Crunchbase's Jager McConnell:You only get one chance to make a first impression, and for founders looking for investment, that could mean the difference between success and failure. Jager McConnell of Crunchbase presents a fool-proof guide to improving your shitty pitch.
Posted by Web Summit on Friday, November 10, 2017
Jager has seen a lot of pitch decks, many of them terrible. Whether it’s for your business or someone else’s, he wants to rid the world of bad pitch decks.
The Key Quote
“With every further round of funding, only 15% of startups survive. Don’t be a statistic — fix your pitch deck.”
– Jager McConnell, CEO, Crunchbase
Jager McConnell presented the “10 Tenants of a Bad Pitch”. Here’s how you can avoid a bad pitch deck:
1) Don’t further complicate complex concepts . Your idea can be super complicated — but don’t include complex slides. Simplify diagrams, systems maps — don’t confuse your investors further.
2) Don’t have unreadable text. Don’t give investors something they need a magnifying glass to read. Investors will lose focus in trying to read all the words on the slide, and then they’ll lose focus in your pitch.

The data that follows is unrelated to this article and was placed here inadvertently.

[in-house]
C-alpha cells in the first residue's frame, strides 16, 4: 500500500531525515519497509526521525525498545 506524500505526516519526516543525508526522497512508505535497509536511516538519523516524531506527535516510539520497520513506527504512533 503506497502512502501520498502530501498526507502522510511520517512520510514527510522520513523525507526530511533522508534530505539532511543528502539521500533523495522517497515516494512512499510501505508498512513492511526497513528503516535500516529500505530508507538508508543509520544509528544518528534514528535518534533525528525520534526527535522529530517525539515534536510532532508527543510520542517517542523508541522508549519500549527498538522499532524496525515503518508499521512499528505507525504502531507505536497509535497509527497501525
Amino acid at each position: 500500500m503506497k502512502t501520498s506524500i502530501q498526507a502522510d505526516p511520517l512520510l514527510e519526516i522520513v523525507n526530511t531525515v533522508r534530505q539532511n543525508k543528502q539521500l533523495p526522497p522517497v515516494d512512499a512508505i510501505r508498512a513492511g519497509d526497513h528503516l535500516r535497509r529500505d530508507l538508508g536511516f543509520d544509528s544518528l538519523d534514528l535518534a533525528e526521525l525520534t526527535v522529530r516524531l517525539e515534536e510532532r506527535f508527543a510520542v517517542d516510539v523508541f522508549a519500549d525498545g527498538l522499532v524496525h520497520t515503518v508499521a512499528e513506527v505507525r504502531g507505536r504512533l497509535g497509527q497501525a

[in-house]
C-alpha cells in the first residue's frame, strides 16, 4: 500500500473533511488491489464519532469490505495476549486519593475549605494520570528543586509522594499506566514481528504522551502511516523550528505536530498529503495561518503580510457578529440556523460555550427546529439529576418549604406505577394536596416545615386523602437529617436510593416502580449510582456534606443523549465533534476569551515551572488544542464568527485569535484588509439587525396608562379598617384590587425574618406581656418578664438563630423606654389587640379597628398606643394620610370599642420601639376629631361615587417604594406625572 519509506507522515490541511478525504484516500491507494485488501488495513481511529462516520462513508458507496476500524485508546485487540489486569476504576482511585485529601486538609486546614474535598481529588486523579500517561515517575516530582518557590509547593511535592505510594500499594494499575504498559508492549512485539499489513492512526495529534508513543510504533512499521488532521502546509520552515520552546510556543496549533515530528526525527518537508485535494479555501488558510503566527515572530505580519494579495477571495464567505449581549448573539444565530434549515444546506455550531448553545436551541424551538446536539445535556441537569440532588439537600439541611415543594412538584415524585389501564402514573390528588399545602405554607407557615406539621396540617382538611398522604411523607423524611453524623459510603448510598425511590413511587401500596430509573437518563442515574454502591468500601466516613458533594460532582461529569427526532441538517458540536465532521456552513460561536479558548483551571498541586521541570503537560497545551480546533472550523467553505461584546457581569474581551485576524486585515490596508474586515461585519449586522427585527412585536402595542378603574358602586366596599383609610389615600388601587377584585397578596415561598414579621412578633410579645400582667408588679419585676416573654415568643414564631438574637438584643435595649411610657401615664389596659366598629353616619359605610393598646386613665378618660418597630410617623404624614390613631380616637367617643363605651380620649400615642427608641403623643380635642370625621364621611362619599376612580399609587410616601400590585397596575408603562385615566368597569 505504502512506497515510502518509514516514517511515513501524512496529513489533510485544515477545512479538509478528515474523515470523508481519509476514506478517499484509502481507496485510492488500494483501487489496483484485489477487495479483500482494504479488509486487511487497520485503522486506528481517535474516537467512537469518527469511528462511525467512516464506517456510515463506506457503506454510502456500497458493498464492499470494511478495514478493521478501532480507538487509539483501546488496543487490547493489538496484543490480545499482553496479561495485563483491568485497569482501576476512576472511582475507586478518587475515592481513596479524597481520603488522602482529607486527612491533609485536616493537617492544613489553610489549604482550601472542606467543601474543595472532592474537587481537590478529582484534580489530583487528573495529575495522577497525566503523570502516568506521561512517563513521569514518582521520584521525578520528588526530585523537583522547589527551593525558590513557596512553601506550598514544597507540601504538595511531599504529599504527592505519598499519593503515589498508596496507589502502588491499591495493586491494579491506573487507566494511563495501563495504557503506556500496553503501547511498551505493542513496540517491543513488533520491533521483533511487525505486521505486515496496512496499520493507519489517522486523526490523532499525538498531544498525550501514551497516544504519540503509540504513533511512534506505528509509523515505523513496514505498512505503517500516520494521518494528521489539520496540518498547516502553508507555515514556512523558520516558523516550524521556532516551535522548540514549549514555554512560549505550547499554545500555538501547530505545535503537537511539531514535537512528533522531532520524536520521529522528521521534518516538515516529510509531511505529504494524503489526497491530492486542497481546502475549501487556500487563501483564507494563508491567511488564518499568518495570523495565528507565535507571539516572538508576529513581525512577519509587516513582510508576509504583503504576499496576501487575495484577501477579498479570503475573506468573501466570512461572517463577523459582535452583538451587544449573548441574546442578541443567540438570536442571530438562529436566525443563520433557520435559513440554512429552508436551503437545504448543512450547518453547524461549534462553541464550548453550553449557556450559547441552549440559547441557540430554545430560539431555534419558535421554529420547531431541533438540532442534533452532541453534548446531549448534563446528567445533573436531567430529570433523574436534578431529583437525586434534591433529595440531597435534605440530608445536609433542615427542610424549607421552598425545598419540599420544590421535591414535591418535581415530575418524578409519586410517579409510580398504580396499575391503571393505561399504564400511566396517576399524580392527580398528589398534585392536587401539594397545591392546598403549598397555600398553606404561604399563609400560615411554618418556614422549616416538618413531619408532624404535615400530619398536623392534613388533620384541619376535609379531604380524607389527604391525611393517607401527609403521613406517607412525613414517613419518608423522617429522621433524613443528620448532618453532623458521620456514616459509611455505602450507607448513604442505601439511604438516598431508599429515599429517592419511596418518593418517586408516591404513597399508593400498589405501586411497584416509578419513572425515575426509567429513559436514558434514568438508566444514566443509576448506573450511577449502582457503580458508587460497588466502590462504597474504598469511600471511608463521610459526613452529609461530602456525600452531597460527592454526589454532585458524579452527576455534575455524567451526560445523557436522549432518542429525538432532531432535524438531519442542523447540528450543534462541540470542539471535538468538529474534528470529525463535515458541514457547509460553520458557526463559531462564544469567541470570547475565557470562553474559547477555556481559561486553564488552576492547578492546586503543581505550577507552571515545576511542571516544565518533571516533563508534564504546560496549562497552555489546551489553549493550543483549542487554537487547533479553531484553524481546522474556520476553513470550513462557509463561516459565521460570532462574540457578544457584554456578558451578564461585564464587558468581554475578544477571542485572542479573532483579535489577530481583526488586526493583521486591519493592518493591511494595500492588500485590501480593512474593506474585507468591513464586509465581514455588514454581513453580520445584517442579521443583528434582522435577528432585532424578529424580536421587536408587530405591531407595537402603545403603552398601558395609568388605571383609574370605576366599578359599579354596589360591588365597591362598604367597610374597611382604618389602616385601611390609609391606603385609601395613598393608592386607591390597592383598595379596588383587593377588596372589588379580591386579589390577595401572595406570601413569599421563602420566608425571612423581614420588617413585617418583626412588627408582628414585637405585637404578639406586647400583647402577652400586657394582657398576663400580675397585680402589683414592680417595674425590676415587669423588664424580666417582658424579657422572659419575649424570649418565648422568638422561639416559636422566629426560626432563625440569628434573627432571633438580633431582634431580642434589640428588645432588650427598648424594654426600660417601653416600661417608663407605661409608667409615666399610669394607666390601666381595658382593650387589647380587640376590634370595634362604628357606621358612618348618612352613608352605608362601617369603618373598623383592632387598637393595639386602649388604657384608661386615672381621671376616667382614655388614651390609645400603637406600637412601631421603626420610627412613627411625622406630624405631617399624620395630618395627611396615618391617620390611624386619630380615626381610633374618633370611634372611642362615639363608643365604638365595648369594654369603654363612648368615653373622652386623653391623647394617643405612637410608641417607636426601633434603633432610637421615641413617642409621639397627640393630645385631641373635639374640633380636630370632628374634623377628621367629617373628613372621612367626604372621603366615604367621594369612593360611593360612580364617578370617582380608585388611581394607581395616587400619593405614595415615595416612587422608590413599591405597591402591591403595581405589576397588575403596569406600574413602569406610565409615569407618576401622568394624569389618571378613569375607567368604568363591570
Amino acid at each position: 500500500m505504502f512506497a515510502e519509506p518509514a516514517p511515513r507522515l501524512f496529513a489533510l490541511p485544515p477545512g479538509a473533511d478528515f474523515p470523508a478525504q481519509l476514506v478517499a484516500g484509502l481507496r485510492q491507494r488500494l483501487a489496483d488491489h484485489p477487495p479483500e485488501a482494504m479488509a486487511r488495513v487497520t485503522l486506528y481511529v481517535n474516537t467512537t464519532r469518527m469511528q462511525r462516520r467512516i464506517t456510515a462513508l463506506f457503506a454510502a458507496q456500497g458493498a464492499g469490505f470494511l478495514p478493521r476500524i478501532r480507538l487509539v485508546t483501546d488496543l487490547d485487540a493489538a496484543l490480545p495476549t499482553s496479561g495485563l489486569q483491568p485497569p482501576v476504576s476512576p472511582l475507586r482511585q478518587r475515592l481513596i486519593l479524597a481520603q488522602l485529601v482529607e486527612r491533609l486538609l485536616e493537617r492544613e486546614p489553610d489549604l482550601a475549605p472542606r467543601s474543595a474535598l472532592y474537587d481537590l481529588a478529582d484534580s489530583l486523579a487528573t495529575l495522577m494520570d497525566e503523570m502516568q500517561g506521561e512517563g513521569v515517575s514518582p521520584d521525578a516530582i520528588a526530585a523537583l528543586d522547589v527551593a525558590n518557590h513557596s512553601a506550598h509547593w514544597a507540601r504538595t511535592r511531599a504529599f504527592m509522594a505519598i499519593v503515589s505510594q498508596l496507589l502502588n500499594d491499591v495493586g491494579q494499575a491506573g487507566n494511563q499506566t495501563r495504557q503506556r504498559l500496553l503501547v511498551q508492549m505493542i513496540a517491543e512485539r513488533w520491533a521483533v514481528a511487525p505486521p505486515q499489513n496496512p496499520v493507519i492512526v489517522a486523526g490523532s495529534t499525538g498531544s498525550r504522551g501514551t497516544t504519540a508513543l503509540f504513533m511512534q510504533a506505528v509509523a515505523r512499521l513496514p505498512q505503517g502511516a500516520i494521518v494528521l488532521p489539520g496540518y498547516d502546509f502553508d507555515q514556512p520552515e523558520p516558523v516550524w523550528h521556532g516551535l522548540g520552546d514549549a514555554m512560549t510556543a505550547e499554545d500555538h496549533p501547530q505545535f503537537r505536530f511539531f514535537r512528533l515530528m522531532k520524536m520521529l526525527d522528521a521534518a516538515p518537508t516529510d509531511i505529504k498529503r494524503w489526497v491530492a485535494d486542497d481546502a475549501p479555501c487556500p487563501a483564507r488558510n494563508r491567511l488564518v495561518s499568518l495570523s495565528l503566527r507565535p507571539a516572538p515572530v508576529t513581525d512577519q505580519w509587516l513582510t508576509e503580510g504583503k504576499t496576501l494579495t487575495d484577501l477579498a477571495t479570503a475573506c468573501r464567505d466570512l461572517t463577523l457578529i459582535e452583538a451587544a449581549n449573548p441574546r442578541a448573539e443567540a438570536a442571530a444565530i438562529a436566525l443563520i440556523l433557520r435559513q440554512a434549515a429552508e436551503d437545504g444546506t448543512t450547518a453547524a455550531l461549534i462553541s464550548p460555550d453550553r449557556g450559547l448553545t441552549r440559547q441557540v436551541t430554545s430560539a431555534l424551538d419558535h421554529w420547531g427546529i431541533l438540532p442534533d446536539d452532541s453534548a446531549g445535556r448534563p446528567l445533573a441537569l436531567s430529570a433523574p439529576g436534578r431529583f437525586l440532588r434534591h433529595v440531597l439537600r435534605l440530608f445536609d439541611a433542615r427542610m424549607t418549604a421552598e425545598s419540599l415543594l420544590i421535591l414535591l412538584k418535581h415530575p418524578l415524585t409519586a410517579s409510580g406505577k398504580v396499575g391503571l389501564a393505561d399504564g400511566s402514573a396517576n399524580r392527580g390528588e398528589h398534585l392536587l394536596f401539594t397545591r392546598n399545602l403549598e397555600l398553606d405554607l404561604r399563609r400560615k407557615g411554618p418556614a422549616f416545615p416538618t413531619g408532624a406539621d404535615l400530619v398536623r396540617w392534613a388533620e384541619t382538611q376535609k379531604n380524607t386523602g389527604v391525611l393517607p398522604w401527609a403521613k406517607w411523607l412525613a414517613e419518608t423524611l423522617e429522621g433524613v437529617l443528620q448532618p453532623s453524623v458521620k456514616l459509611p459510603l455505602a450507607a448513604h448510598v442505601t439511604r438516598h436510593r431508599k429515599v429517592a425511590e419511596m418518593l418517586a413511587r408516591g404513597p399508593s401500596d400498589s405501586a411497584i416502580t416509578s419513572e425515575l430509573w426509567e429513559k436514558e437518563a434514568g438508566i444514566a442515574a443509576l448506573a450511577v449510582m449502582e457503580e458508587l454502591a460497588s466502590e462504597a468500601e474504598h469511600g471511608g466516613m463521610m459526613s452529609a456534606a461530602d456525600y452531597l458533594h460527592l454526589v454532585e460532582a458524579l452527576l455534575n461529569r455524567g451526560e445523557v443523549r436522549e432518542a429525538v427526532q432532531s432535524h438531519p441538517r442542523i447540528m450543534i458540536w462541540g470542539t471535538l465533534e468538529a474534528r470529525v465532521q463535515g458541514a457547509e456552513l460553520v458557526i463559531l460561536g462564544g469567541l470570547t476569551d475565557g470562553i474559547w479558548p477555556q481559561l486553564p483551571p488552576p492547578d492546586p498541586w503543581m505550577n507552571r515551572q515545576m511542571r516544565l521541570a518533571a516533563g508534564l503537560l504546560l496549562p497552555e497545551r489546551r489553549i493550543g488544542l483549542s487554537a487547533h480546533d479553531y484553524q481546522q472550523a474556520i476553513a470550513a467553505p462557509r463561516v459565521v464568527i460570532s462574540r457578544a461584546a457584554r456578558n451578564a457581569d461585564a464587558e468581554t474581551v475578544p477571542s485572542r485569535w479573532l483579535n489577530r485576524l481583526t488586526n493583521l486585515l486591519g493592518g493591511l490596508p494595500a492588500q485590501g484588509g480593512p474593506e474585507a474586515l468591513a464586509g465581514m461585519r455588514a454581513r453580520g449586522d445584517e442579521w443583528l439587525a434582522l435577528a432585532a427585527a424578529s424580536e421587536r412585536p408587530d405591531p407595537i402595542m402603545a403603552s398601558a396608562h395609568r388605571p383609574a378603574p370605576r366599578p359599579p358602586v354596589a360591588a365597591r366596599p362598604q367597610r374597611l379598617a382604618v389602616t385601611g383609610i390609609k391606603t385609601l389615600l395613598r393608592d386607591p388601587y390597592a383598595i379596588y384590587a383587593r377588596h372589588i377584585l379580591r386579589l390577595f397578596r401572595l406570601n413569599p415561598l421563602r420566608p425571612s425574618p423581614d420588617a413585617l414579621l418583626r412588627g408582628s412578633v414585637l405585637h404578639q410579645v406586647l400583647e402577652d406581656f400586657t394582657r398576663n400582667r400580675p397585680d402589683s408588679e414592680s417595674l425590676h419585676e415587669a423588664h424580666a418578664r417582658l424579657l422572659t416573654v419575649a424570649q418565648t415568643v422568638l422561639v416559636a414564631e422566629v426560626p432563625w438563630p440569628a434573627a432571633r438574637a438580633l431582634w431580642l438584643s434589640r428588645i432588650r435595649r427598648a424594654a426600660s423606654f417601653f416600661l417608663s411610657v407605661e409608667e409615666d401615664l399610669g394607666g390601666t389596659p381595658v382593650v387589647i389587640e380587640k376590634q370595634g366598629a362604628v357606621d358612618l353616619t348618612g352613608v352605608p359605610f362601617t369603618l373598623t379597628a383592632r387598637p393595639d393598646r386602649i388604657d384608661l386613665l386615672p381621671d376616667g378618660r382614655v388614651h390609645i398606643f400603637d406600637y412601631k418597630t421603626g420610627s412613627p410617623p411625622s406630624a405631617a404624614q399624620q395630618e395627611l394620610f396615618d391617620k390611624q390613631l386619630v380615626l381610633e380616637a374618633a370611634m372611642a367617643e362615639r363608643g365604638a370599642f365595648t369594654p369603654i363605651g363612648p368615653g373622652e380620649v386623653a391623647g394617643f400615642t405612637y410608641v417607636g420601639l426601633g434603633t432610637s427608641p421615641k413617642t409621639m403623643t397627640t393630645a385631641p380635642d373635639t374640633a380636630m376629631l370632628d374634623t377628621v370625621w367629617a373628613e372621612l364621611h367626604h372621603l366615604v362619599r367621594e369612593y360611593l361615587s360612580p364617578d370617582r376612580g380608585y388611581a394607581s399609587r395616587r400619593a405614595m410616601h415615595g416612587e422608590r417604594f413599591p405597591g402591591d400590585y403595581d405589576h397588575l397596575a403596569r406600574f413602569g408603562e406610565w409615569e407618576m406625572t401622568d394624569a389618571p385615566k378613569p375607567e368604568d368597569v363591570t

3) Don’t have confusing visuals. If you include a cyclical diagram— make sure it’s representing an actual cycle. If you include a flow diagram — make sure it’s representing something with an actual flow. Don’t use the wrong visual for what you’re trying to represent!
4) Don’t be too wordy. Don’t make investors read novels when they’re looking at your deck. Fewer, impactful words make for a far more enticing deck, and make the investors want to keep reading.
5) Don’t forget to keep your audience in mind. Be mindful, considerate, and intentional with every content choice in your deck. Your goal is to pitch your startup, not potentially offend an investor.
6) Don’t use buzzwords. “Advanced GPUs”, “cloud computing”, “IoT”, etc. Unless specific technologies are a crux of your solution, don’t bloat your pitch. Don’t lose investors in complicated language and confusing vocabulary.
7) Don’t use metrics out of context. Pick valuable metrics, and present them in meaningful ways. But make sure you actually show metrics — data can be a key selling point.
8) Don’t flaunt your ego. When presenting your team, don’t just show your face — show investors what you do. Give them important information like your credentials and experience — not just a dazzling smile in a headshot.
9) Don’t include a demo video. They can be technically brittle, and the video watching experience just sucks. Instead of a video recording, show investors the actual thing. Show them the actual flow with a live demo, or a clickable prototype with InVision.
10) Don’t make it a snooze fest. Make it fun, make it interesting. Find ways to not lose your investors’ interest — give your pitch some design love, think critically about content, and tell a great story.